Irma weakens to tropical depression
Nonetheless, millions of people in Florida are still without power, and many are coping with life-altering damage and displacement
Irma, the most powerful hurricane ever recorded in the Atlantic Ocean, was downgraded Monday to a tropical depression as it advanced through the southeastern United States, according to the US National Hurricane Center (NHC).
At 11 pm (3:00 GMT on Tuesday), Irma packed maximum sustained winds of up to 55 kilometers (35 miles) per hour and was located 10 km south of Columbus, Georgia and 150 km south-southwest of Atlanta, Georgia.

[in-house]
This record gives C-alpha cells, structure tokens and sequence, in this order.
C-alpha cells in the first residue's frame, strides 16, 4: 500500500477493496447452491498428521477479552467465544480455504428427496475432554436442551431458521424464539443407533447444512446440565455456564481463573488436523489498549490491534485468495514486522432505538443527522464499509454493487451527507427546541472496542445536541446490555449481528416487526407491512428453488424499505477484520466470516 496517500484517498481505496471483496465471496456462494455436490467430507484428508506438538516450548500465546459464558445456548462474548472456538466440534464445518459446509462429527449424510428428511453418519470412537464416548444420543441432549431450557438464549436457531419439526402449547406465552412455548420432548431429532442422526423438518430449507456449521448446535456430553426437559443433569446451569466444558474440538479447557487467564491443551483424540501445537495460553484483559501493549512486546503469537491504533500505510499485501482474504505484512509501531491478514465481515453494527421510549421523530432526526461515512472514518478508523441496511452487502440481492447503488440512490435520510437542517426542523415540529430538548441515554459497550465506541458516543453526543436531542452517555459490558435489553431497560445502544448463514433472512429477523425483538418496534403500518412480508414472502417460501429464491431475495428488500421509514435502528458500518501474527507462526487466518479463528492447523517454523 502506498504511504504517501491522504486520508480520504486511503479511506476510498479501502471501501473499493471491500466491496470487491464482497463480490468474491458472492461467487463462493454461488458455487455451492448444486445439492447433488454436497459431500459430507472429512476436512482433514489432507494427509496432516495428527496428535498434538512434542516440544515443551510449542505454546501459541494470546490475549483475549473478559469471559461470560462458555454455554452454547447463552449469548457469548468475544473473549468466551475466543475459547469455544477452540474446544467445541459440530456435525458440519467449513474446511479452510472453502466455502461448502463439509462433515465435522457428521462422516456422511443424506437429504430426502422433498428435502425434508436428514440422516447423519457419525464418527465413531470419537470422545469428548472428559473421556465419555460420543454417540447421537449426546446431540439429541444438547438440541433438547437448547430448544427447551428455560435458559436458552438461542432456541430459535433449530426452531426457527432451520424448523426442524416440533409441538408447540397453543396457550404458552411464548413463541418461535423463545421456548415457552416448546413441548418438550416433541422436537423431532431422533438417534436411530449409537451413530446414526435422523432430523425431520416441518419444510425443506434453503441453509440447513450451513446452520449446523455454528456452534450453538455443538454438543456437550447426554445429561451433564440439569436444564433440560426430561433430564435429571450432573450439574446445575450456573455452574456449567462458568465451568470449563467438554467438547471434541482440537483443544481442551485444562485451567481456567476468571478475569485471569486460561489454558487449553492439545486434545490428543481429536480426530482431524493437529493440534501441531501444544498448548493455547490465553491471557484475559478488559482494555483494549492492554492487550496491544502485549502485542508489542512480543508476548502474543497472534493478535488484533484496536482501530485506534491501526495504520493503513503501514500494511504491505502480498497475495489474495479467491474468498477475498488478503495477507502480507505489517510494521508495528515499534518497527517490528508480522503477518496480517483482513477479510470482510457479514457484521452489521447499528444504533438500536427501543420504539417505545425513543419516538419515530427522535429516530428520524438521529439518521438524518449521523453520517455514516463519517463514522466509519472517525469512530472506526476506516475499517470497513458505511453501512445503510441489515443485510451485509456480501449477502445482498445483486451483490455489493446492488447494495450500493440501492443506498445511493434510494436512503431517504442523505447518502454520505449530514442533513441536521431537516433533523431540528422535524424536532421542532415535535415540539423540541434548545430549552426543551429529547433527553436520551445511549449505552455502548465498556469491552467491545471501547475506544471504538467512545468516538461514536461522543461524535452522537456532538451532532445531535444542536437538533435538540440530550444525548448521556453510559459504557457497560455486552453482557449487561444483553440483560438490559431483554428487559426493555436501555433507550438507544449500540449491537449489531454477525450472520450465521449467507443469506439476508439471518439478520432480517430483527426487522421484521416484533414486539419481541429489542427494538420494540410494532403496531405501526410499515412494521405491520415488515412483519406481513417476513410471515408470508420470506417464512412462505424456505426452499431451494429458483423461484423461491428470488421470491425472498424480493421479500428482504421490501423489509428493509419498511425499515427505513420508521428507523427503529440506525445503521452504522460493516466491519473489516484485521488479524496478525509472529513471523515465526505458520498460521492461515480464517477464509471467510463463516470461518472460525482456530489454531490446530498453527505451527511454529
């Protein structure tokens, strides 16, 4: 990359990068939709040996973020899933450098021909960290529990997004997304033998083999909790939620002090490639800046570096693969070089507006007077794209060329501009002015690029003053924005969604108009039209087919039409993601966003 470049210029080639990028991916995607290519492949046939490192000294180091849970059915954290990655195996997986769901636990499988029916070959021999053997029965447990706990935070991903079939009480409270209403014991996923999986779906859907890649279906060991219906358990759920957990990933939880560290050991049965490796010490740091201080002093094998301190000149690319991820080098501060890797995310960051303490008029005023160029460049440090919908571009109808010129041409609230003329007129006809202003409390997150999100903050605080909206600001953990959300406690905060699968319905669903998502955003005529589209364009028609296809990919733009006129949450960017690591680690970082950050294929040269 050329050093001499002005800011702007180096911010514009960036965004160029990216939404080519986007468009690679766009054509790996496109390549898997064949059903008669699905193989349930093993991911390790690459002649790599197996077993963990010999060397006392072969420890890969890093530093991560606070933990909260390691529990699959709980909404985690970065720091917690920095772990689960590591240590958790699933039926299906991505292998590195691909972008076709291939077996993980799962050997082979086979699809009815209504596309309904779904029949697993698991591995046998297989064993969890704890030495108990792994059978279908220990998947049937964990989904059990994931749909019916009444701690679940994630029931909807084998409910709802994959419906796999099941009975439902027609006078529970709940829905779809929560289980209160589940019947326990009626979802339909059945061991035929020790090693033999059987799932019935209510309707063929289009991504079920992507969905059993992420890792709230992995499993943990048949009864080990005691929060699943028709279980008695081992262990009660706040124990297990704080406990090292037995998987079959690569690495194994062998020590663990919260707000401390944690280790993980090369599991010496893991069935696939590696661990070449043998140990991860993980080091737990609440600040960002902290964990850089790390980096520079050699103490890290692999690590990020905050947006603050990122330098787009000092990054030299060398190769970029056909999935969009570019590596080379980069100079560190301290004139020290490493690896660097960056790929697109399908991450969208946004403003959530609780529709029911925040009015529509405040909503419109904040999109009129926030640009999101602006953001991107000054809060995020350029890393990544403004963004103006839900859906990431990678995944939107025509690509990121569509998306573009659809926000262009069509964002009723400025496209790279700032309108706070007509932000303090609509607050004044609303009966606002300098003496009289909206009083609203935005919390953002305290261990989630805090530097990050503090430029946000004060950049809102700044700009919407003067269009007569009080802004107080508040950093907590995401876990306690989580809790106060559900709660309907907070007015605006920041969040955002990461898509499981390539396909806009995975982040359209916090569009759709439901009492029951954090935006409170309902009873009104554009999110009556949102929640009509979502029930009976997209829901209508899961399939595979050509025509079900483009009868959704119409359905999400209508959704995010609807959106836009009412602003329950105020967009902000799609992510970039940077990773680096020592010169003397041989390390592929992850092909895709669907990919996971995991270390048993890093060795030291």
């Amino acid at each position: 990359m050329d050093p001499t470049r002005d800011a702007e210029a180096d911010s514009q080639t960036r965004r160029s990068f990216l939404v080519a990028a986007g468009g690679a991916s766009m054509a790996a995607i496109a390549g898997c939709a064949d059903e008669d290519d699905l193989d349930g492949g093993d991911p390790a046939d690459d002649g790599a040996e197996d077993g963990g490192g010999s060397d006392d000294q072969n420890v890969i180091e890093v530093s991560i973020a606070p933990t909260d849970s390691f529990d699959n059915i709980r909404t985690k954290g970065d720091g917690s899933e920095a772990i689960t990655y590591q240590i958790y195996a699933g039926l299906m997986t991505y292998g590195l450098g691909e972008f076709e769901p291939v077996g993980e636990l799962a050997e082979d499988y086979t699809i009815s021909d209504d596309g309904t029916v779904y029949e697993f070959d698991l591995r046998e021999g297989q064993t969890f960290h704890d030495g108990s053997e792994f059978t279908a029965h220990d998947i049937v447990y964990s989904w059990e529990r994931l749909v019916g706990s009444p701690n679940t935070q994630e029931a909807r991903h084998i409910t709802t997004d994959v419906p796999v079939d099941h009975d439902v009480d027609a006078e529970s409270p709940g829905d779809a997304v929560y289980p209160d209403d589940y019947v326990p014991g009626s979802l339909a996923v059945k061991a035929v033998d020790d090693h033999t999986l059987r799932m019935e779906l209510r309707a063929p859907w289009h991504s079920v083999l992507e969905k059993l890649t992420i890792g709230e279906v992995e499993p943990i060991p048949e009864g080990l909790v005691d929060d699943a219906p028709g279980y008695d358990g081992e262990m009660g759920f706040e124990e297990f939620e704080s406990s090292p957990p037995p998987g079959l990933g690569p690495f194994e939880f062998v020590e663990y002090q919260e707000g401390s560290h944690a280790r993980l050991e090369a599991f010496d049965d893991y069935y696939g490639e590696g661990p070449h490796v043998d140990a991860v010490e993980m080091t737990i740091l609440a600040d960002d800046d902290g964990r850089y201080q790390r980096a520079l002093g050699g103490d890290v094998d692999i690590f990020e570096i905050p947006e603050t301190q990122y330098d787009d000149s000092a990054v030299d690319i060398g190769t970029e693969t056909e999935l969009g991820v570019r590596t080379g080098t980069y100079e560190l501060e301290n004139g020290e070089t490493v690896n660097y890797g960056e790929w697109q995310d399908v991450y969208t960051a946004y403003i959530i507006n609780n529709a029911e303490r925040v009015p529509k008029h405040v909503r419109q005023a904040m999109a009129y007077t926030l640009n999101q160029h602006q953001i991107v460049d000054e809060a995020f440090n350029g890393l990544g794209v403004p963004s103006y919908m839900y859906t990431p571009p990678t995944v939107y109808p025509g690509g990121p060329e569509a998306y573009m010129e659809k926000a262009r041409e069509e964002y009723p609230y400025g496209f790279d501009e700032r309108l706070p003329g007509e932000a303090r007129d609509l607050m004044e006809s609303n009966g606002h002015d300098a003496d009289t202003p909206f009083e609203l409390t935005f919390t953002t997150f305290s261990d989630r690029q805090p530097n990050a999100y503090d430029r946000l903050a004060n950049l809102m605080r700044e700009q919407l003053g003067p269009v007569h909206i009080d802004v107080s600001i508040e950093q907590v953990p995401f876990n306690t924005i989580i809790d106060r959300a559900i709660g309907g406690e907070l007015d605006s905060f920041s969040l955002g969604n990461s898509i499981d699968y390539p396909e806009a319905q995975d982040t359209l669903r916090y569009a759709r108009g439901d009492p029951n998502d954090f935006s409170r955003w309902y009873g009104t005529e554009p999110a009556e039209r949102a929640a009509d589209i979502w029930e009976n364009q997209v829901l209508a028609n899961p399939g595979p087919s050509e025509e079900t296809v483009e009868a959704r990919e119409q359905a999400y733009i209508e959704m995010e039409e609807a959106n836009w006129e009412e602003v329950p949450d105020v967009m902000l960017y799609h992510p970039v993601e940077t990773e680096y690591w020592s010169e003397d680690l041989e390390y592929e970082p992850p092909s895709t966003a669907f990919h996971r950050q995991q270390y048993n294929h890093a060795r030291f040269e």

The cyclone was moving at a speed of 24 km per hour towards the northwest, and it is expected to move into Alabama soon and then into western Tennessee by late Monday.
Irma left around 30 dead on its path through the Caribbean and recorded winds of up to 295 kilometers per hour, which converted it into a powerful category 5 hurricane.
In the US, where it made landfall on Sunday, it has caused heavy flooding, left about 10 dead and about 6.5 million households without electricity.